We decided to do the pop-up because my wife’s family is primarily in the vicinity and we visit there often. There’s a lively scene in Nashville, and we hadn’t really tapped into it, so this seemed like a very thorough way to get to know some of the people making things happen. We were hoping to think apart from the art fair model, which has become really tiresome. It worked, as the local press all wrote at length about the show. We had a great turnout and hosted several events, we sold a good amount of work to local collectors who were new to us, and met a ton of artists, musicians and writers, including Dan Auerbach of the Black Key, who stopped by more than once.

JC: Have you decided yet whether you’ll do another pop-up show in Nashville this summer?

SZ: Yes we are! We have boots on the ground there, people looking at spaces for us all the time, but we can’t act on that until late Spring early summer.

JC: You’re a practicing poet. How do you find the dual energy to handle the needs and considerations and sensitivities of visual artists as a vocation while working toward furthering your own creative practice?

Scott’s latest books: THE PORNOGRAPHERS and PORNOGRAPHIES, with novelist Christopher Grimes (both: Jaded Ibis Press 2012); and GENTRY, featuring cover art by Stan Vanderbeek (Emergency Press 2012)

SZ: I love artists and the processes and practices of making art, I love art materials, in all their infinite capabilities. It seems perfectly logical to me to spend a life working in the service of people making art. Separating my own endeavors with the artists I represent has been crucial and very natural. As the age-old adage asks the poet: “what do you do with the other 23 hours in the day?” In addition to selling art, I write every day, and I have a desk at home where I work on collages. I’ll be in a group exhibition this summer at Charles Bank Gallery on the Bowery and I’m honored to be publishing three books this year, two are collaborations with Christopher Grimes: THE PORNOGRAPHERS and PORNOGRAPHIES (both: Jaded Ibis, 2012) featuring 195 collages I made in the last year. The other is my third book-length poem GENTRY (Emergency Press, 2012).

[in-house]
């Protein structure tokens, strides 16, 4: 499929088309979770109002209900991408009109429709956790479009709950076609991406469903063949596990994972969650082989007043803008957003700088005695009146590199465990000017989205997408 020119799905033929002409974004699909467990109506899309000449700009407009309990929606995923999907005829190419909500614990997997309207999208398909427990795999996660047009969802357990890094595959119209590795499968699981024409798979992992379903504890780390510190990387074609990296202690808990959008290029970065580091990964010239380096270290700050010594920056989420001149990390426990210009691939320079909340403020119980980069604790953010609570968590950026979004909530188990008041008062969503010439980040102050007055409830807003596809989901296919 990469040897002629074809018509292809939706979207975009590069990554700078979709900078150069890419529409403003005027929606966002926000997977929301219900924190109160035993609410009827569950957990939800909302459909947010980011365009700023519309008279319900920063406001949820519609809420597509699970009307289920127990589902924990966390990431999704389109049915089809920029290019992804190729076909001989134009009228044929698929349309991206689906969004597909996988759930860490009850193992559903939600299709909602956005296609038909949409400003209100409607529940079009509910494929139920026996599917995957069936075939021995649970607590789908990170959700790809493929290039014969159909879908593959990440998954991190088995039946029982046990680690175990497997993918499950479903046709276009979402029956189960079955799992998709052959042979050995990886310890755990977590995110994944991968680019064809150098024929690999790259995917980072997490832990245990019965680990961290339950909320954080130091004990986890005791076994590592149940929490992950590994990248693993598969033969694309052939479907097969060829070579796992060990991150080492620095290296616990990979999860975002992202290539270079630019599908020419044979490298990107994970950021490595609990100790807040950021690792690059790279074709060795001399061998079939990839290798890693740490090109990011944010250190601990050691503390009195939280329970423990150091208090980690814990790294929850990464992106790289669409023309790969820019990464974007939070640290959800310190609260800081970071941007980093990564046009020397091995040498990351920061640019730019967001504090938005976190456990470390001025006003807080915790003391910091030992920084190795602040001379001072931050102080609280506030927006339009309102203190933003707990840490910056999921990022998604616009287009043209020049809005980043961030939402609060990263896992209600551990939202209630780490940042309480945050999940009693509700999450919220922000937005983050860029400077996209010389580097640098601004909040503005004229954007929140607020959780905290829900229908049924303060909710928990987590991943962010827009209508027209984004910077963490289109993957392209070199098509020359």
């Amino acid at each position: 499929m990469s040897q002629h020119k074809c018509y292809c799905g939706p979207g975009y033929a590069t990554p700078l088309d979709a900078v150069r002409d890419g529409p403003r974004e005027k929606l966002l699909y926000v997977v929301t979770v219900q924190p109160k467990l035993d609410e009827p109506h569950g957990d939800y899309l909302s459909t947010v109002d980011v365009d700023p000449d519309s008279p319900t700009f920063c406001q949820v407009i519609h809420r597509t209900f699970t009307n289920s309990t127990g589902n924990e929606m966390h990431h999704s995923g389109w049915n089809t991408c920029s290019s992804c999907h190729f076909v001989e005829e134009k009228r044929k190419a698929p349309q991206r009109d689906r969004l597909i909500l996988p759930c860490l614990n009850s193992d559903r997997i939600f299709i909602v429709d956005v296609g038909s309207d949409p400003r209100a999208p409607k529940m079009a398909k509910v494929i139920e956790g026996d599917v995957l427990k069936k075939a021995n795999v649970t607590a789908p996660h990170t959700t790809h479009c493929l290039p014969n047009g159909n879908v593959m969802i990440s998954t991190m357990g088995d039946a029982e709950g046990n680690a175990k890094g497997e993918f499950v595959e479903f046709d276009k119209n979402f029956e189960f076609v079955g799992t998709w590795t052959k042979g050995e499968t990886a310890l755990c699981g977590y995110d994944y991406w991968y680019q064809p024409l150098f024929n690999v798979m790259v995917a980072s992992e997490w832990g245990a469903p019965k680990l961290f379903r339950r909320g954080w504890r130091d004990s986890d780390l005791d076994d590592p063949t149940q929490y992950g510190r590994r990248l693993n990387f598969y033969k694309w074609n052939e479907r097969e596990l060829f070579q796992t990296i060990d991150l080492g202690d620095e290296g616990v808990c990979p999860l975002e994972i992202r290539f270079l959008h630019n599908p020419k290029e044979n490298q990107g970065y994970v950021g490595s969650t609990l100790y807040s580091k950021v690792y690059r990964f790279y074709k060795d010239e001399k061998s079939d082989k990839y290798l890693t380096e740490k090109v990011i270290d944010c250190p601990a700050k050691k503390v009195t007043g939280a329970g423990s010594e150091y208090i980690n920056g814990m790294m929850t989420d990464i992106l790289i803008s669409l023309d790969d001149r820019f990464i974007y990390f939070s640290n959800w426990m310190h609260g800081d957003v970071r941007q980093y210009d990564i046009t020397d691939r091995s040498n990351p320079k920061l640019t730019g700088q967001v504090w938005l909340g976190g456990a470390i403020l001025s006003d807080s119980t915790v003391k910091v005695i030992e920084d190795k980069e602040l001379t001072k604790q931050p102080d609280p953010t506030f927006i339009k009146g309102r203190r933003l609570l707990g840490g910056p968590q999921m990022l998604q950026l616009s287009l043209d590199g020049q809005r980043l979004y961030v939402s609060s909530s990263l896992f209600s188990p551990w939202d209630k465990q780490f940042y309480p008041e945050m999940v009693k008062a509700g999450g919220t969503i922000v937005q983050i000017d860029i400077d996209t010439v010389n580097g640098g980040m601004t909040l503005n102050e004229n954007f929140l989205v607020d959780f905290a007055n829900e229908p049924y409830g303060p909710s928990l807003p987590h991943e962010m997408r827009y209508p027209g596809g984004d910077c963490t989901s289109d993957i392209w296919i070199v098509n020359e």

It’s my firm opinion that a poet who isn’t constantly writing poems, whole books of poems, or a poet who needs a pristine cabin in the woods with no distractions to create is a lazy poser. Quit sniveling, get to work. No excuses. If you truly care you will fail until you succeed.

Elbert Hubbard is one of my models. He wrote “Get your happiness out of your work or you will never know what happiness is.” Stellar advice; the world would be better off it was followed to the letter.
Scott Zieher, (Untitled), 2011, collage, from THE PORNOGRAPHERS, with Christopher Grimes (Jaded Ibis 2012)

Scott Zieher is co-owner of the contemporary art gallery ZieherSmith. In 2004 he won Emergency Press’ international book contest for his book-length poem, VIRGA. He has since published the following books: IMPATIENCE (Emergency Press 2009); BAND OF BIKERS (powerHouse Books 2010), his collection of found photographs from 1972; GENTRY (Emergency Press 2012), his third book-length poem; and THE PORNOGRAPHERS and PORNOGRAPHIES (both: Jaded Ibis Press 2012), collaborations with novelist Christopher Grimes featuring Zieher’s collages. Recent poetry has appeared in The Believer, Jubilat, KNOCK and The Iowa Review. Zieher was born in Waukesha, Wisconsin and received his MFA in poetry from Columbia University in 1996. He lives in Manhattan with his wife (and co-owner of the gallery) Andrea, their son, Tennessee and dog, Robert.
516 West 20th Street
Currently on view: "Liz Markus: The Look of Love," February 16 - March 17
Upcoming:" Paul Housley: Mudpusher Blues," March 22 - April 21